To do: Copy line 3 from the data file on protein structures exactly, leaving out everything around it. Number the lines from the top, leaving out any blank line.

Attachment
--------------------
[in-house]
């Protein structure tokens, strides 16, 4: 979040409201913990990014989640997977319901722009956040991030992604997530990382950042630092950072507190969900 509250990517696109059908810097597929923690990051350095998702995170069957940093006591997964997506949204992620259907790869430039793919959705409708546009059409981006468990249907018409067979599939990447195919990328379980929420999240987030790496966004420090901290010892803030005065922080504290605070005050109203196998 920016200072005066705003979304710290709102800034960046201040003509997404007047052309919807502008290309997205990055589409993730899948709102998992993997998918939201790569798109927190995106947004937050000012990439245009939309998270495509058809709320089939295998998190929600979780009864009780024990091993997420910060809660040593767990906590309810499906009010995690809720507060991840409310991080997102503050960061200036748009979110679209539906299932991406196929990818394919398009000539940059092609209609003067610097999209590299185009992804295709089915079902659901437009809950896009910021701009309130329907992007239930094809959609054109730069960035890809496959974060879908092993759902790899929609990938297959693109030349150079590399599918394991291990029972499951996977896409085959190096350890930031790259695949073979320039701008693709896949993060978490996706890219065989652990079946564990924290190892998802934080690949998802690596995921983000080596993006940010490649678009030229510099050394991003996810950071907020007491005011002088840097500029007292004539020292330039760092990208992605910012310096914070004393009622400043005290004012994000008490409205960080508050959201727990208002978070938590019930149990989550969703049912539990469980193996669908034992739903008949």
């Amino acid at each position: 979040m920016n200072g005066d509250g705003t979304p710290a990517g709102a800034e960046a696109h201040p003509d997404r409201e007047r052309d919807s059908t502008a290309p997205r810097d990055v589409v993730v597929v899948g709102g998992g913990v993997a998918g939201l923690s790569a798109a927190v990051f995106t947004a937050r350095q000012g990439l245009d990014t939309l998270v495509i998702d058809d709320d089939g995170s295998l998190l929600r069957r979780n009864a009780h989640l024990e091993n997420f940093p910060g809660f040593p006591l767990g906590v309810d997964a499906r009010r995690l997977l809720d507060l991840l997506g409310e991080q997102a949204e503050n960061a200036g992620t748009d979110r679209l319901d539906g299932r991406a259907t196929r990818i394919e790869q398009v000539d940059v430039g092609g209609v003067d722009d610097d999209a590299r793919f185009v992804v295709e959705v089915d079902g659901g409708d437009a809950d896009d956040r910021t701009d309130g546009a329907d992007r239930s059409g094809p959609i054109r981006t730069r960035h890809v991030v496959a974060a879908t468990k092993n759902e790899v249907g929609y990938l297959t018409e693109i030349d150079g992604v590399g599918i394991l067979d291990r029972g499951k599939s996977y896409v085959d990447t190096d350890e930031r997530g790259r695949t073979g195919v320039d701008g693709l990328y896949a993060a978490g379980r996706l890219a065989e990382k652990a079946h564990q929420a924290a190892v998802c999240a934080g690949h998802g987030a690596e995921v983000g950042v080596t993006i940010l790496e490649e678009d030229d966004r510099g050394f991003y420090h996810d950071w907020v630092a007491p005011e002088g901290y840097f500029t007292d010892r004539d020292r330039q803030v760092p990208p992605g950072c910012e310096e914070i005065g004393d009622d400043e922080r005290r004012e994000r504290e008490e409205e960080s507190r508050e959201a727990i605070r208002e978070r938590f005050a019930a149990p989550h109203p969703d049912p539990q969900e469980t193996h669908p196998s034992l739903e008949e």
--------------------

């Amino acid at each position: 979040m920016n200072g005066d509250g705003t979304p710290a990517g709102a800034e960046a696109h201040p003509d997404r409201e007047r052309d919807s059908t502008a290309p997205r810097d990055v589409v993730v597929v899948g709102g998992g913990v993997a998918g939201l923690s790569a798109a927190v990051f995106t947004a937050r350095q000012g990439l245009d990014t939309l998270v495509i998702d058809d709320d089939g995170s295998l998190l929600r069957r979780n009864a009780h989640l024990e091993n997420f940093p910060g809660f040593p006591l767990g906590v309810d997964a499906r009010r995690l997977l809720d507060l991840l997506g409310e991080q997102a949204e503050n960061a200036g992620t748009d979110r679209l319901d539906g299932r991406a259907t196929r990818i394919e790869q398009v000539d940059v430039g092609g209609v003067d722009d610097d999209a590299r793919f185009v992804v295709e959705v089915d079902g659901g409708d437009a809950d896009d956040r910021t701009d309130g546009a329907d992007r239930s059409g094809p959609i054109r981006t730069r960035h890809v991030v496959a974060a879908t468990k092993n759902e790899v249907g929609y990938l297959t018409e693109i030349d150079g992604v590399g599918i394991l067979d291990r029972g499951k599939s996977y896409v085959d990447t190096d350890e930031r997530g790259r695949t073979g195919v320039d701008g693709l990328y896949a993060a978490g379980r996706l890219a065989e990382k652990a079946h564990q929420a924290a190892v998802c999240a934080g690949h998802g987030a690596e995921v983000g950042v080596t993006i940010l790496e490649e678009d030229d966004r510099g050394f991003y420090h996810d950071w907020v630092a007491p005011e002088g901290y840097f500029t007292d010892r004539d020292r330039q803030v760092p990208p992605g950072c910012e310096e914070i005065g004393d009622d400043e922080r005290r004012e994000r504290e008490e409205e960080s507190r508050e959201a727990i605070r208002e978070r938590f005050a019930a149990p989550h109203p969703d049912p539990q969900e469980t193996h669908p196998s034992l739903e008949e």